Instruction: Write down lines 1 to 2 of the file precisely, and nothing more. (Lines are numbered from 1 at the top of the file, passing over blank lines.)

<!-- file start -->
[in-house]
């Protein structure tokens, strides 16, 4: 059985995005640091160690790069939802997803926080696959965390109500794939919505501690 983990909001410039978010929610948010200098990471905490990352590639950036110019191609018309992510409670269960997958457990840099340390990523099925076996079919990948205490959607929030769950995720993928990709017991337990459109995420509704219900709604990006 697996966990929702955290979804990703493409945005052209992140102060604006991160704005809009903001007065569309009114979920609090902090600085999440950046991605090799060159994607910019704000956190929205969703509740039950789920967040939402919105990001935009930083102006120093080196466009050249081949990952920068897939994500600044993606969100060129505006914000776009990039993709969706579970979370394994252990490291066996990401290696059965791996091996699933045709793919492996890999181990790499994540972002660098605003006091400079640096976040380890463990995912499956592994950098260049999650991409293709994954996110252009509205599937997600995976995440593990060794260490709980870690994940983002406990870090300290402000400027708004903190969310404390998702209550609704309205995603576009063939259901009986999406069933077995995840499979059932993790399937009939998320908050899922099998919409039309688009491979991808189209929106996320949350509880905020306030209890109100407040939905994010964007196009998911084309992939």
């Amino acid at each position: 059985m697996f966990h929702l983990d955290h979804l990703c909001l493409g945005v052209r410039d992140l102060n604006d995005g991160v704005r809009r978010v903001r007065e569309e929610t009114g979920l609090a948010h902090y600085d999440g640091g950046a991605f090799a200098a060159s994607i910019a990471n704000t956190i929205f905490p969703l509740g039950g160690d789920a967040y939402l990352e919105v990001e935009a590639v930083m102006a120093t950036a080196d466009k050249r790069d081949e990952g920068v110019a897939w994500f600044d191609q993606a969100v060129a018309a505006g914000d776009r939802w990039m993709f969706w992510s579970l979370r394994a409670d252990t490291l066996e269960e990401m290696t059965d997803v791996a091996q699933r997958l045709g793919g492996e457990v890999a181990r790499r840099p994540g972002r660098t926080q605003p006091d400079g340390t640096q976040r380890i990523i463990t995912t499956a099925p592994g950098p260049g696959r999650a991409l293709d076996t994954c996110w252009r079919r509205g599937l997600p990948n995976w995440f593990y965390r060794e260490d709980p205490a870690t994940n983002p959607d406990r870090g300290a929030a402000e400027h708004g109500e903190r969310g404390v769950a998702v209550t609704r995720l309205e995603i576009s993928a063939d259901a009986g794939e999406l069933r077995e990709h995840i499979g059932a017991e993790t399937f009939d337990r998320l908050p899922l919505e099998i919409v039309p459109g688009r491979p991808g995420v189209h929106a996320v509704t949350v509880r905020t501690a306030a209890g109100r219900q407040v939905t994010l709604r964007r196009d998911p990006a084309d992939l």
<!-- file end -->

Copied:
[in-house]
């Protein structure tokens, strides 16, 4: 059985995005640091160690790069939802997803926080696959965390109500794939919505501690 983990909001410039978010929610948010200098990471905490990352590639950036110019191609018309992510409670269960997958457990840099340390990523099925076996079919990948205490959607929030769950995720993928990709017991337990459109995420509704219900709604990006 697996966990929702955290979804990703493409945005052209992140102060604006991160704005809009903001007065569309009114979920609090902090600085999440950046991605090799060159994607910019704000956190929205969703509740039950789920967040939402919105990001935009930083102006120093080196466009050249081949990952920068897939994500600044993606969100060129505006914000776009990039993709969706579970979370394994252990490291066996990401290696059965791996091996699933045709793919492996890999181990790499994540972002660098605003006091400079640096976040380890463990995912499956592994950098260049999650991409293709994954996110252009509205599937997600995976995440593990060794260490709980870690994940983002406990870090300290402000400027708004903190969310404390998702209550609704309205995603576009063939259901009986999406069933077995995840499979059932993790399937009939998320908050899922099998919409039309688009491979991808189209929106996320949350509880905020306030209890109100407040939905994010964007196009998911084309992939």